mousa 2Mousa Broch at almost midnight is surrounded by the bat like flight and strange calls of Storm Petrels. Easily one of the most memorable trips of the spring holiday.

Bound for Unst we began Sunday morning with a Short-toed Lark on Sumburgh Head with awesome views of Puffins nearby. Britain’s most Northerly Island was a place of exploration and discovery for the next few days.

stl-jn Jim NicholsonsShort-toed Lark was a bonus on Sumburgh head (photo Jim Nicholson) as well as spectacularly close views of Puffins, before we headed north to the last place in Britain…

Puffin sumb3

For more about Shetland Nature and various holidays, news and events go to  Shetland Nature web pages

5 Continental Black-tailed Godwits

Cley, Norfolk

Mark Golley has seen up to 5 Continental Black -tailed Godwits this last week. Wish we got some a little further north in Britain. OR- maybe we do sometimes and they aren’t being picked up? Here, Mark’s news  attached to post which is reblogged from July last year. Hope it helps others to connect with these interesting waders.

“Hi Martin

I’ve been lucky enough to find at least five “new” limosas this week at Cley (between June 23rd-27th 2013) including the bird that Jonathan photographed at Titchwell last year (WY//WB) ~ he appeared here on 26th. Presumably a male, his plumage this year is far more intense than last year, richer, deeper tones of orange and rust, with a few more summer feathers on the mantle, scapulars and one or two coverts.The barring on the underparts is also much more intense this year. He’s a fine beastie! Two superb new males last night, four on Pat’s Pool in total, with the huge second summer (3cy) faded female and a petite scruffy summer male that’s been around since Monday.
Good times!

Mark Golley”

There’s also a nice video just come out from Welney WWT on their breeding ‘limosas’ with chick footage. HERE


Now is the time and North Norfolk, one of the best places to see continental Black-tailed Godwits. Last July (2011) I had excellent tutorial seeing an unringed adult and Nene washes ringed adult, both in North Norfolk. From this summer, Jonathan Farooqi writes:

Dear Martin,
Your recent article on limosa Black-tailed Godwits came in very useful in identifying a Black-tailed Godwit I found at Titchwell on the 9th of June. The fact that it was ringed helped as well! We discovered that it was ringed as a chick on 05/05/1999 at the Nene Washes, Cambridgeshire. It returned to its natal site to nest during 2002, 2003 and 2004. It was also seen on 06/06/2010 at Titchwell. I’ve attached a photo of it that I took which you might like to see.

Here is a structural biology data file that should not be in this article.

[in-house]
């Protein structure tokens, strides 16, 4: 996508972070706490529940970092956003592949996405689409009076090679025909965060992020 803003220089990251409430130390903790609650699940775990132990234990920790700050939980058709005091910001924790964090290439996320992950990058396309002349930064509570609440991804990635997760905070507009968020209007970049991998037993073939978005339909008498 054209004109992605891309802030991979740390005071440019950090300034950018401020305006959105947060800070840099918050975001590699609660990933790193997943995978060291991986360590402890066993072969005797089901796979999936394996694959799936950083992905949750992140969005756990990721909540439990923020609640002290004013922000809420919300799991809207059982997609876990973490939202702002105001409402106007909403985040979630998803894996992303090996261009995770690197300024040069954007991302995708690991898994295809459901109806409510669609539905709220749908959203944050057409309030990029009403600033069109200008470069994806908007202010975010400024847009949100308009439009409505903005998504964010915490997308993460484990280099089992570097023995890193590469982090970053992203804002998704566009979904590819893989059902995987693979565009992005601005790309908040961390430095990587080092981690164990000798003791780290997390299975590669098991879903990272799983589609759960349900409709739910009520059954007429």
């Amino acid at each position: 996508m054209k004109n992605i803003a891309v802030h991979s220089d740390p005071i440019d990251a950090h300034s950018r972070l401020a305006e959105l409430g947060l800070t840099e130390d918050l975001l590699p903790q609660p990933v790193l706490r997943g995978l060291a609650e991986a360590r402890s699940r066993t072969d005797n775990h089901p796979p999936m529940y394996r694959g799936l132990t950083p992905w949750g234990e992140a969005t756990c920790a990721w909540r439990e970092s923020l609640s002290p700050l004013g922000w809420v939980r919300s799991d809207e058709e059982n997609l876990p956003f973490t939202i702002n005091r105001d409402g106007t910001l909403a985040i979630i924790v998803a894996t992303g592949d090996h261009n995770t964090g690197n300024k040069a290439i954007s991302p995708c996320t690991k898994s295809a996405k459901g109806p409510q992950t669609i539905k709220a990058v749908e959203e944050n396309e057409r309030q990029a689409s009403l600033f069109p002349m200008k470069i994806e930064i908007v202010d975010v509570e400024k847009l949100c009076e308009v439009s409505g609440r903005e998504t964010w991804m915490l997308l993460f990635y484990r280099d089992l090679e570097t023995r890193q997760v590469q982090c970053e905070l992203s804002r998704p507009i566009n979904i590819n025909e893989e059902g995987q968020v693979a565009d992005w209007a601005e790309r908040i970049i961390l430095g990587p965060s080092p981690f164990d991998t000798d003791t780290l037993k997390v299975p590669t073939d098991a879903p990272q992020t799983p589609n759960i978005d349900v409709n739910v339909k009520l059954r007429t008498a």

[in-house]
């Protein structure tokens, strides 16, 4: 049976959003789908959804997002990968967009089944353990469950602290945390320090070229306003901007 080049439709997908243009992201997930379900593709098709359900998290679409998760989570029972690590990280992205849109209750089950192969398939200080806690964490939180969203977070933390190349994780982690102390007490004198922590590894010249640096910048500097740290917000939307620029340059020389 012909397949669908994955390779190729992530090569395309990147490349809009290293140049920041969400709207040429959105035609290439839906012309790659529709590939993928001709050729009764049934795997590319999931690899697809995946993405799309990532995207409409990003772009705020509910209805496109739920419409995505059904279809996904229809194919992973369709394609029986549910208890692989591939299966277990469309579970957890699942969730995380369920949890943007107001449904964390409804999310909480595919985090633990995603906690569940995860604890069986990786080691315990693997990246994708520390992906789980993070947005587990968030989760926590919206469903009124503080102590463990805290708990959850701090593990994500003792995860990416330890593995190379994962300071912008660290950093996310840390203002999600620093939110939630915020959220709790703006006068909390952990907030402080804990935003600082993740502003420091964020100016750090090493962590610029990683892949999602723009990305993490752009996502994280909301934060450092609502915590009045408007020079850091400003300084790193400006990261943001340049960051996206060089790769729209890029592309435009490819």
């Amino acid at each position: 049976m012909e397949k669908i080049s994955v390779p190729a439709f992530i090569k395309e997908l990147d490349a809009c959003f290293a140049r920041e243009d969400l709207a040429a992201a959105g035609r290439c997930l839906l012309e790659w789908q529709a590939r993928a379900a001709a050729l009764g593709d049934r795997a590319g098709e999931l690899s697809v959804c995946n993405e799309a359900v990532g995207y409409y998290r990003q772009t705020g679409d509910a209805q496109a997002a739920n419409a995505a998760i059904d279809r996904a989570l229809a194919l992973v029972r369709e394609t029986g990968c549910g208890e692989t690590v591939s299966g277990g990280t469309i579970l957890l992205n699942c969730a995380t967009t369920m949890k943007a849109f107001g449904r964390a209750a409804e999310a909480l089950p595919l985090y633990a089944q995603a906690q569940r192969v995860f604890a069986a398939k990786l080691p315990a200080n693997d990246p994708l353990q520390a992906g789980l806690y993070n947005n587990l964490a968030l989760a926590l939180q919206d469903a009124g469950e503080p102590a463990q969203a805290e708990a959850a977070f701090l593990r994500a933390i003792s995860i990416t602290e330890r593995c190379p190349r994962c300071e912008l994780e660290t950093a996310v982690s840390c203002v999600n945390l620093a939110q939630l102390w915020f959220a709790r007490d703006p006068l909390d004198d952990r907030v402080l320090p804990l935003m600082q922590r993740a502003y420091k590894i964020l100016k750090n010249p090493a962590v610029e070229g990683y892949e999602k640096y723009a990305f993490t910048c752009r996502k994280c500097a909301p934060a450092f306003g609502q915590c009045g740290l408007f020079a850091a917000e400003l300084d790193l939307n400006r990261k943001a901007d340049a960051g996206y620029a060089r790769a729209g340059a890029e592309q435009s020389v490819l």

Have a nice summer,
Jonathan Farooqi

adult Continental Black-tailed Godwit, Titchwell RSPB reserve, 9th June 2012, by Jonathan Farooqi

Birdfair 2013: Pushing Boundaries Tour RELOADED

Join Us at the Birdfair

by Martin Garner and Tormod Amundsen

Back in early 2013 we ran the Pushing the Boundaries Tour. We visited bird clubs all around the UK. Thanks to fab hosts who kindly gave us some very cool revues the RSPB have invited us to give the RSPB Birders Lecture at the 25th International BirdFair at Rutland Water.


Same 2 dudes speaking. Similar format and content. Some new spicy bits. 


So we invite you:

When: Friday 16th August 4:15-5:15 pm

Where: Events Marquee, Birdfair, Rutland Water

What else: Free Booklet base on talks and Followed by Free Drinks Reception (Black Grouse Cocktails)

A reminder of the tour. 

 7 minute video, all around the country and you may be able to spot some familiar faces too.


Black-throated Thrush

with Red in the Tail

photos by Harry Scott


A Black-throated Thrush was found in Hugh Addlesee’s mothers garden in Banchory, c40 miles inland, west of Aberdeen in late March 2013. Access was arranged and local birders were treated to very close views through the kitchen window. One of the features of the bird was the presence of  deep orange/rufous at the base of the outer tail feathers along the outer webs. Some even suggested (perhaps tongue -in-cheek) it could at times look like a “Black-throated Thrush from in front and a Red-throated from behind”

Of course, even though some of us were delighted to see this bird with it’s Redstart-like tail another one would be much appreciated!


Whats does this presence of rufous colour in the tail mean (more obvious from some angles than others)? This Banchory bird looks essentially a seemingly straightforward Back-throated Thrush.